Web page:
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Current Past




Walk 3, Rainham: Plastic

At Rainham, we visit Veolia’s plastic recovery facility or PRF. Here, dozens of different kinds of plastic are sorted before being baled according to their types; one stack of bales for milk bottles, one for clear bottles, one for crisp packets and so on. These bales are then distributed to another specialist plant, where they are shredded and melted back into polymer pellets. These pellets are then sold on to be used in plastic manufacturing.

It’s a forensic operation at Rainham, each piece of plastic being endless scrutinised, weighed, and separated. The technology they use to do so is aptly called Magpie. First, the waste is loaded onto a conveyor belt that shoots through the whole building. Like a stream gushing under a bridge, the conveyor belt passes under a great magnet, removing any specks of metal that have snuck into the waste. The plastic then passes under a huge scanner, shooting beams of light into the plastic and gauging its reflection. Translucent milk bottles, for instance, reflect far less than clear plastic. The most reflective material is then diverted off into a new stream, ready to be baled. The process repeats itself, with the second less reflective plastic re-circulating through the scanner, until it too siphoned off, before the plastic loops back once again, the third most reflective plastic being removed and baled, and so on.

In the PRF there are also sealed stations for the human ‘operatives’ known as pickers. It’s a relentless job. We watch them stationed on either side of the river of moving plastic. They are there to discern by eye and intervene by hand. They were working in quick and mechanised rhythms, reaching in and tossing away specs of newspaper, film, other non-recyclables. Each worker has a barrel bin, where this waste ends up is unclear. At the end of all the processes, the bailed plastic is brought out and laid up in a grid, ready for distribution.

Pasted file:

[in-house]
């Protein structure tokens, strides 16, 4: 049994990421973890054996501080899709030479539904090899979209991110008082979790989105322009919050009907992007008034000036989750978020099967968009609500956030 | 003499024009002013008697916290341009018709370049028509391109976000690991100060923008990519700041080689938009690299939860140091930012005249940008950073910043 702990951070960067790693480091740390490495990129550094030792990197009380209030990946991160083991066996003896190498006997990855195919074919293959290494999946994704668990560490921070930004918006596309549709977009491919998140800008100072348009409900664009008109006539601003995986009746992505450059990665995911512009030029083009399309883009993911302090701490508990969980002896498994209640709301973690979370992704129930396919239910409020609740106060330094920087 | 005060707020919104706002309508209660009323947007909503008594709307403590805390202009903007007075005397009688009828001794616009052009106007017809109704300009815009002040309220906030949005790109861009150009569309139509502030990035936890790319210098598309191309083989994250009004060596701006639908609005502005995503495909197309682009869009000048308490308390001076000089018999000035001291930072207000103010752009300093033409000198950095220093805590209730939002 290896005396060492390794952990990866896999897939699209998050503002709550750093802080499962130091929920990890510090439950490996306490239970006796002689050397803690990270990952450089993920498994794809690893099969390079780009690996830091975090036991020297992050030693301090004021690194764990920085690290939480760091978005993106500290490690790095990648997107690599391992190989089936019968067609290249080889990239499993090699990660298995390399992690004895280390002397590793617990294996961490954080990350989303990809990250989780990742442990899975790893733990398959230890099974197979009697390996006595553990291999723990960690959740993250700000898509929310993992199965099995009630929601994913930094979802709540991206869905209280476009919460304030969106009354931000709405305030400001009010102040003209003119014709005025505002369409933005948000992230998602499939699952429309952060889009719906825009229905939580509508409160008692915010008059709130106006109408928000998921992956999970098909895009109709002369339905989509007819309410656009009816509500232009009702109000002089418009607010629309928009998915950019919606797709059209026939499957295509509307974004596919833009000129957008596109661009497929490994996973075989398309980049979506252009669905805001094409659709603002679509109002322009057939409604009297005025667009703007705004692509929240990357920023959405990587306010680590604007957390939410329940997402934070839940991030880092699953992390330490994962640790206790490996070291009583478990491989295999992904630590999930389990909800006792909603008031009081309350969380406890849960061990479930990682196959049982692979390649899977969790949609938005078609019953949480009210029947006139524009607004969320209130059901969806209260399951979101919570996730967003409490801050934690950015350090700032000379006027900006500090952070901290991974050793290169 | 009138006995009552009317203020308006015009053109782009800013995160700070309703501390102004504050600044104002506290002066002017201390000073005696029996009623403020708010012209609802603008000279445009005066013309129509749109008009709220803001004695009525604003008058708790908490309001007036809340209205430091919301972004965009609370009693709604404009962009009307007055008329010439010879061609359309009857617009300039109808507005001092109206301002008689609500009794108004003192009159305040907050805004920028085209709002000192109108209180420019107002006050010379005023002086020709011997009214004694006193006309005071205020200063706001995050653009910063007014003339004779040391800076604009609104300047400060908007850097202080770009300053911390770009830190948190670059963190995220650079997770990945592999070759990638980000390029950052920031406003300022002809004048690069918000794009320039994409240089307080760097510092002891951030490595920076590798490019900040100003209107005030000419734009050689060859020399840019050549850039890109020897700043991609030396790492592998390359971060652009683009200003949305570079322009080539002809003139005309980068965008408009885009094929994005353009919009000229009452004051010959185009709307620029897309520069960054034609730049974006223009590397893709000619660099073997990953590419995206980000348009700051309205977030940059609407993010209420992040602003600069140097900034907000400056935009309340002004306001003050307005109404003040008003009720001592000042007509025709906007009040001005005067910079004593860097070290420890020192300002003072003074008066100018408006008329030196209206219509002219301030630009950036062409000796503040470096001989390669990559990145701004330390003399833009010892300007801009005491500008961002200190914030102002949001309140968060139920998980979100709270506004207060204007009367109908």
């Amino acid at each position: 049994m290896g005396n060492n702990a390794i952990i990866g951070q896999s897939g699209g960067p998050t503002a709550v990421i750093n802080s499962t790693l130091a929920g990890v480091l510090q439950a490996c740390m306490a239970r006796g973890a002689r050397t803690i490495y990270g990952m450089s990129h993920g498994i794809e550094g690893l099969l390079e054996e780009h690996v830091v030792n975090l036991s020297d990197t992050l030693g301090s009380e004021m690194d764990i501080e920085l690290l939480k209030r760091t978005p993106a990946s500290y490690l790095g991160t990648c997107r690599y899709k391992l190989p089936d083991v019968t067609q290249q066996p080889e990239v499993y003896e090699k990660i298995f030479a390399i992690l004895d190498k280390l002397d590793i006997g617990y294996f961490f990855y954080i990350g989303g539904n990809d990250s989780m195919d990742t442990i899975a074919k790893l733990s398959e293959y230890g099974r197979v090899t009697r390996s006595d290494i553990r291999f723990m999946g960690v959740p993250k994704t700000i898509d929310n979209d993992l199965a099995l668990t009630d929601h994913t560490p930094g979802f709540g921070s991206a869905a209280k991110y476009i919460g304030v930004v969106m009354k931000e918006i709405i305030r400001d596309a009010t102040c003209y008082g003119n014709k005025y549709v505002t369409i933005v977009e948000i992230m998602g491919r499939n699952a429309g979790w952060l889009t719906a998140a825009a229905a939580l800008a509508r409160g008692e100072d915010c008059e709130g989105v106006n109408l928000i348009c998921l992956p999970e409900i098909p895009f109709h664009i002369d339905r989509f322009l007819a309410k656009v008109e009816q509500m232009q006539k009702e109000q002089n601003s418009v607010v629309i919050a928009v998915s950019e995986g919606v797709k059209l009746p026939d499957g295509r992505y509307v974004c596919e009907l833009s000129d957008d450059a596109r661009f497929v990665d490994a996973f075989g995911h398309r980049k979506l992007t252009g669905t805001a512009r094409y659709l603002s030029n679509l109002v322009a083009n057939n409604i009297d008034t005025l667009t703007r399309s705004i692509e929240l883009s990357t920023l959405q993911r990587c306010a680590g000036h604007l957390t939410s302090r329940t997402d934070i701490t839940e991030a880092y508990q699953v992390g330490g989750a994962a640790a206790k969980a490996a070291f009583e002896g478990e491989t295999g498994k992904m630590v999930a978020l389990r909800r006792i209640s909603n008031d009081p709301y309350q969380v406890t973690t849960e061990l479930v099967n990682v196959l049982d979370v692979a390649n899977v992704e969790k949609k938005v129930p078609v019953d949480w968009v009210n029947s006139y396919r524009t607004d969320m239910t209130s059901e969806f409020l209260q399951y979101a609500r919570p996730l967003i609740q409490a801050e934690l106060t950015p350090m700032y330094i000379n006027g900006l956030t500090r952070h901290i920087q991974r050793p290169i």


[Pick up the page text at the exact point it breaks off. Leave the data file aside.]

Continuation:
Blog: Eloise Hawser
Images: Frances Christie, Hayley Dixon, and Eloise Hawser

This event was presented as part of 800,000 tonnes: Waste Management and Recycling in Essex, a programme of displays, site tours, and discussions that took place to map waste in Essex past and present by artist Eloise Hawser, who wrote the above text. 800,000 tonnes was supported by a National Lottery Grant from Arts Council England.

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Radical Essex is a project re-examining the county in relation to radicalism in thought, lifestyle, politics and architecture. A programme of events will take place across Essex throughout 2016 and 2017, shedding light on the vibrant, pioneering thinking of the late 19th and 20th centuries. The project will celebrate the crucial role Essex has played in the history of British Modernism and its utopian ideologies under the themes ‘The Modernist County’ and ‘Arcadia for All’.

The Radical Essex site is designed by Fraser Muggeridge studio and Alex Rich, developed by Twelve.

Radical Essex is led by Focal Point Gallery in collaboration with Visit Essex and Firstsite. Supported using public funding by the National Lottery through Arts Council England it forms part of the country wide Cultural Destinations programme, a partnership with VisitEngland, supporting arts organisations to work with the tourism sector to deliver projects that maximise the impact culture has on local economies.

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We gratefully acknowledge the support of our project partners: